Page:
An axe is a specialized woodman’s tool so designed to be used with two hands to maximize the striking power, especially for splitting wood and logs for preparing firewood around camp. Survival axe is a great camping tool which provides firewood, shelter, and protection during camping. Battle axes are specialized form of axes with a single head and specially designed for combat. They are designed as both single and double handed axes. Hatchets are ideally used for single handed use especially for cutting, splitting, trimming, nailing, and tearing off old wooden shingles. However, a hatchet can be used for more than just making kindling.

Axe vs. Hatchet: Comparison Chart


Summary of Axe and Hatchet

Both the tools are quite similar in appearance and they are often mistaken one for another, but they are very different with each being uniquely capable of things that they are so deigned to handle. A hatchet is a miniature version of an axe, inspired by an axe, capable enough to be used for more than splitting and trimming shingles. An axe is to be used with two hands to maximize the striking power of the holder, whereas with a hatchet, you only need one hand which makes it uniquely different. Unlike an axe, hatches come with shorter handles and designed to handle lighter wood works such as trimming, splitting, and cutting shingles for preparing firewood around camp.

Latest posts by Sagar Khillar (see all)

Sharing is caring!

Search DifferenceBetween.net :

Email This Post Email This Post : If you like this article or our site. Please spread the word. Share it with your friends/family.

1 Comment

  1. As an old scoutmaster, I respectfully disagree. You need another category, first of all. You need to compare a “hand ax” to a “hatchet.” Comparing 3/4 and full axes to a hatchet is comparing tools from different size classes. “Hand ax” should be compared to “hatchet,” and distinguished by their differing features. In the absence of one, the other can be substituted but is generally the wrong tool.

    I think over the decades, with a variety of new designs introduced from numerous regions of the world, the terms have become confused.

    A hand ax, like larger axes, has a “bellied” handle for greater control — unlike hatchets, which typically have straight handles. A wooden hand ax handle has a broad shoulder and “poll” at one end and its knob at the other, both wider than the rest of the handle (though cheap axes that integrate metal handle with metal head most often do not have a broadened shoulder).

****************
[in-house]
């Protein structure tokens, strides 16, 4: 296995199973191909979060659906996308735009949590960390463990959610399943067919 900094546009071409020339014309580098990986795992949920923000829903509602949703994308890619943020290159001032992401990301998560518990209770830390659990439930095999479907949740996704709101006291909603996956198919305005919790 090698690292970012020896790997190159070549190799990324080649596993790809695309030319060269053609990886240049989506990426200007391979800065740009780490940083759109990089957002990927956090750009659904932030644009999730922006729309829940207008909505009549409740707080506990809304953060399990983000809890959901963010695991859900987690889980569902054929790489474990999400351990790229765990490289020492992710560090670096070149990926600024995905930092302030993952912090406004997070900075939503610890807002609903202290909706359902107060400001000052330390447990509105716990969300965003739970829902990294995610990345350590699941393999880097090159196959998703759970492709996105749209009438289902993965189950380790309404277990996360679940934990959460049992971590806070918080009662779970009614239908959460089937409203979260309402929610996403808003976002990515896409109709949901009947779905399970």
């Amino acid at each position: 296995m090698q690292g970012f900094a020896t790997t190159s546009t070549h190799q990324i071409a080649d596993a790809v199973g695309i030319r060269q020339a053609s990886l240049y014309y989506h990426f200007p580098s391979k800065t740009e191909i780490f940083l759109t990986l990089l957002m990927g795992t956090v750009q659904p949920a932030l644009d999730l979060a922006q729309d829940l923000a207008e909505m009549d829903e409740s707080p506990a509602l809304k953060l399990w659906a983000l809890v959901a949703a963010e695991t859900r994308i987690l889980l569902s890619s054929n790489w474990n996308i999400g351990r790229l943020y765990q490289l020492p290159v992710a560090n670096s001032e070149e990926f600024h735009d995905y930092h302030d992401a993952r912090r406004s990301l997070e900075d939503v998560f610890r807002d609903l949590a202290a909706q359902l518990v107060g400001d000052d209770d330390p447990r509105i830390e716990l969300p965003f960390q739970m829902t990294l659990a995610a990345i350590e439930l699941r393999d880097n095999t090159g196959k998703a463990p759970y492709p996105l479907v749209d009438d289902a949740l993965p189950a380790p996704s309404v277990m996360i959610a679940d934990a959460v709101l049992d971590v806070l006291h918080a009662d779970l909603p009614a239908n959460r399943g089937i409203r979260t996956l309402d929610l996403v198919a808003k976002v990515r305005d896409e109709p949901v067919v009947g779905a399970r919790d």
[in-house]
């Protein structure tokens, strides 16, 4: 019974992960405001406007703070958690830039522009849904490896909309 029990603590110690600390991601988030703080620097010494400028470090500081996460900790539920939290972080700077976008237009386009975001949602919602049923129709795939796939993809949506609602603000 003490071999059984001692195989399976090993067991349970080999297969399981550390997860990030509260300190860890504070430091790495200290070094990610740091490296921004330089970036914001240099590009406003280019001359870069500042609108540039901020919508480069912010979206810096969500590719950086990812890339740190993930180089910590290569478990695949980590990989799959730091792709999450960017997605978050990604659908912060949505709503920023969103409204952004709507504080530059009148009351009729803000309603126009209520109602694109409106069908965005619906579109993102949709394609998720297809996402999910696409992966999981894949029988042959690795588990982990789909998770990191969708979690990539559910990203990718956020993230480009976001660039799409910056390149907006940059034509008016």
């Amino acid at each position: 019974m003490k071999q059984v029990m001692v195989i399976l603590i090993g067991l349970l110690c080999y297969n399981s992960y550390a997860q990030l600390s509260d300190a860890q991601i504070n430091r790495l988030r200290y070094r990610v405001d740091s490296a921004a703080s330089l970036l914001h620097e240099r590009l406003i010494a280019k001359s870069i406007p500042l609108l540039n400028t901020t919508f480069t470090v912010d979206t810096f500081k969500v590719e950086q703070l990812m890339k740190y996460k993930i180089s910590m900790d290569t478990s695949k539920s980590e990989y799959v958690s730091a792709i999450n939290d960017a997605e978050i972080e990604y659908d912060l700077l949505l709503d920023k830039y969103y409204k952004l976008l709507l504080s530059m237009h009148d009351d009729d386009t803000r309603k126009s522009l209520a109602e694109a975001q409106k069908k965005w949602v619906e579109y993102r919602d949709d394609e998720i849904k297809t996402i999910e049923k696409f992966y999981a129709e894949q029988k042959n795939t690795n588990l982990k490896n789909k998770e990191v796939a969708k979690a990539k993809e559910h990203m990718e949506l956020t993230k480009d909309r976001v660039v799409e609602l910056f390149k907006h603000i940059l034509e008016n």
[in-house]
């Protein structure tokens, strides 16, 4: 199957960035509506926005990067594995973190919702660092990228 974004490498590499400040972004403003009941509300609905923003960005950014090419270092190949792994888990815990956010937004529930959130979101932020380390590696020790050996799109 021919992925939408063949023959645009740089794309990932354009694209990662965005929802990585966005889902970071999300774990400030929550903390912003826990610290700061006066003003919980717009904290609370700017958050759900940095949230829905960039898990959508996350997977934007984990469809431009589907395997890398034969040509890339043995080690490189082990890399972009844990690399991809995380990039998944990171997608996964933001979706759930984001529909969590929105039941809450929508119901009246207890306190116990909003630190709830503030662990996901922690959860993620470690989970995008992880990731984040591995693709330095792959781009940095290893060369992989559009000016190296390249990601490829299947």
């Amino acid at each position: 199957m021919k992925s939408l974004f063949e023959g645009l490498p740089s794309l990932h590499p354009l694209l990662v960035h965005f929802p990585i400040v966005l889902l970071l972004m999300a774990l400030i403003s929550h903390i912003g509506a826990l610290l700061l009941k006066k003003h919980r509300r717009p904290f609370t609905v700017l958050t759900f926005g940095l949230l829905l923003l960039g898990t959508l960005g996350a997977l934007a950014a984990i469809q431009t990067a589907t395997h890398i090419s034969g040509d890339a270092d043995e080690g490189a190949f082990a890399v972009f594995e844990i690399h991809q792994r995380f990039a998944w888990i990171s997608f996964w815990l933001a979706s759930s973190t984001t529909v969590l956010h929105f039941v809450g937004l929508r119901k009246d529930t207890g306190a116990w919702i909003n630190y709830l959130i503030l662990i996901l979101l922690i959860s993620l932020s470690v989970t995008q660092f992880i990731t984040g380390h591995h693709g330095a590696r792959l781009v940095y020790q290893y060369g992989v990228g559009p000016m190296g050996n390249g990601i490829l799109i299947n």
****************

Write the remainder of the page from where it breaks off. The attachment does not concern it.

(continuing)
The hand ax head is typically broader than an ax, which tapers much more from bit to handle.

    There are a variety of hatchets. The most familiar is the one used by roofers for use splitting. Roofing hatchets often have a hammer head opposite the blade. The hammer head can be used to drive small nails.

    Hand axes should never be used to drive anything metal, and really shouldn’t be used to drive wooden tent stakes (though it’s so tempting to do). That’s because a hand ax head is often softer metal than a hammer. Using a hand ax to hammer metal stakes or nails not only mars the ax head but can send red-hot pieces of metal flying. One of our assistant scoutmasters has a bit of ax head metal that did just that beneath the skin on his neck.

    Hand axes and hatchets are two different tools, whose designs were meant for different applications.

Leave a Response

Please note: comment moderation is enabled and may delay your comment. There is no need to resubmit your comment.

References :

[0]Image credit: https://upload.wikimedia.org/wikipedia/commons/thumb/3/32/Axe%2C_firemans_%28AM_1965.78.516-1%29.jpg/640px-Axe%2C_firemans_%28AM_1965.78.516-1%29.jpg

[1]Image credit: https://upload.wikimedia.org/wikipedia/commons/2/26/Kitchen_hatchet_full_view.jpeg

[2]Bealer, Alex W. The Tools that Built America. Chelmsford, Massachusetts: Courier Corporation, 2013. Print

[3]Hasluck, Paul N. The Handyman's Guide: Essential Woodworking Tools and Techniques. New York City: Skyhorse Publishing, 2011. Print

[4]Smith, Robert Henry. Cutting Tools Worked by Hand and Machine. London: Cassell & Co, 1882. Print

Articles on DifferenceBetween.net are general information, and are not intended to substitute for professional advice. The information is "AS IS", "WITH ALL FAULTS". User assumes all risk of use, damage, or injury. You agree that we have no liability for any damages.

See more about : ,
Protected by Copyscape Plagiarism Finder